Introduction and background on INNCO
Formed in June 2016, INNCO is the collective voice for the most influential nicotine consumer organisations operating in eleven countries around the world: organisations which each recognise that there are safer ways to enjoy nicotine consumption than tobacco smoking.
There are currently estimated to be over 20.5 million consumers1 who have made an individual choice to switch to what they recognize is a significantly safer choice to combustible tobacco, including e-cigarettes, snus and other novel products.
INNCO aims to represent the views of consumers in promoting safer use of nicotine and to advocate for effective and proportionate regulation of safer nicotine products and their use. Representation includes engagement with international health, regulatory and public health organisations, to ensure that consumers are effectively and equally represented as stakeholders.
INNCO seeks to achieve this through promoting credible science and research into safer nicotine use by increasing global awareness and understanding of the risk reducing and life-saving potential of new technologies.
We seek to ensure, regionally and internationally:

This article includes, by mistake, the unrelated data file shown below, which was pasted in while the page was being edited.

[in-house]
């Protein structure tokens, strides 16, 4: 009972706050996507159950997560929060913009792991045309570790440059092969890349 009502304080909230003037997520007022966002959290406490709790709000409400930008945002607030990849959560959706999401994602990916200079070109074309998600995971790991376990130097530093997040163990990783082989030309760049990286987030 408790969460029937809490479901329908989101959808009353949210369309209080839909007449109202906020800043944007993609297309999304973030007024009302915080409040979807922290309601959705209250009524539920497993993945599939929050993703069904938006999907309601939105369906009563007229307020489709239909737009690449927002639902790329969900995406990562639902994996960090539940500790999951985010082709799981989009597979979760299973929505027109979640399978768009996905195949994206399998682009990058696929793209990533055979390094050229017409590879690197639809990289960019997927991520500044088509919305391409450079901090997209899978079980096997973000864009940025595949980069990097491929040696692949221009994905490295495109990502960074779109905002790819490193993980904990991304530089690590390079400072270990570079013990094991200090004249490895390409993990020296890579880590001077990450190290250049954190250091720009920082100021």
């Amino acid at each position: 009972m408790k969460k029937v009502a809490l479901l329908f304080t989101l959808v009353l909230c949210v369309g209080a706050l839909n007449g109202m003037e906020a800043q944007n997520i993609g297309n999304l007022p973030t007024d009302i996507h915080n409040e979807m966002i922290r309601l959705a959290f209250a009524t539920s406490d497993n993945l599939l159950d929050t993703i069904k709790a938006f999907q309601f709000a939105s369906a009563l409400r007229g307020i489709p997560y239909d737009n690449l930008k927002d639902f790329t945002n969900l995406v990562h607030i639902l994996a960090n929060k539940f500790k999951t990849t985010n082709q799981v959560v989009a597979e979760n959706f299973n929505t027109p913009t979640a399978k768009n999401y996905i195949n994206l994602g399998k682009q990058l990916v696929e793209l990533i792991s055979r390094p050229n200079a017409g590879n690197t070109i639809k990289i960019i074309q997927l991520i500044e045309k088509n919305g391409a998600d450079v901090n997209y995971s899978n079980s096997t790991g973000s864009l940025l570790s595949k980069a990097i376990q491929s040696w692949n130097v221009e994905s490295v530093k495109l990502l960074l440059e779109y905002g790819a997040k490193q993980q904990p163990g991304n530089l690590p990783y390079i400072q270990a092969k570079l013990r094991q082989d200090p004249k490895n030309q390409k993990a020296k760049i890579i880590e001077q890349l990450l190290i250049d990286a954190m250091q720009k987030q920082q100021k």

- The recognition of the relative safety of smoke free nicotine products.
- That there should be no bans on the sale, supply, possession and use of safer forms of smokeless tobacco (e.g. snus), vaping products and E-Liquid containing nicotine, and where currently illegal they should be made legal.
- The need to avoid disproportionate regulation on the manufacture, distribution and any (overly) restrictive consumer access to these products
- The taxation of lower risk nicotine products as consumer goods, with no tobacco duties or excises applied;
- That any restrictions on use in public areas and work spaces are justified on the basis of verifiable evidence
- Any decisions made to restrict or limit the use of alternative nicotine products in private premises should be left to individual owners/managers.
It is imperative that the WHO CoP do not directly or covertly seek to legitimize, condone or overlook state imposed regulations which impose iniquitous prohibitions or deny access to safer alternative nicotine products.
Disingenuous direction from The WHO FCTC poses a global threat to public health
The WHO report 'Electronic Nicotine Delivery Systems and Electronic Non-Nicotine Delivery Systems (ENDS/ENNDS)' (FCTC/COP/7/11) to be discussed at the COP meeting, in Delhi, in November states: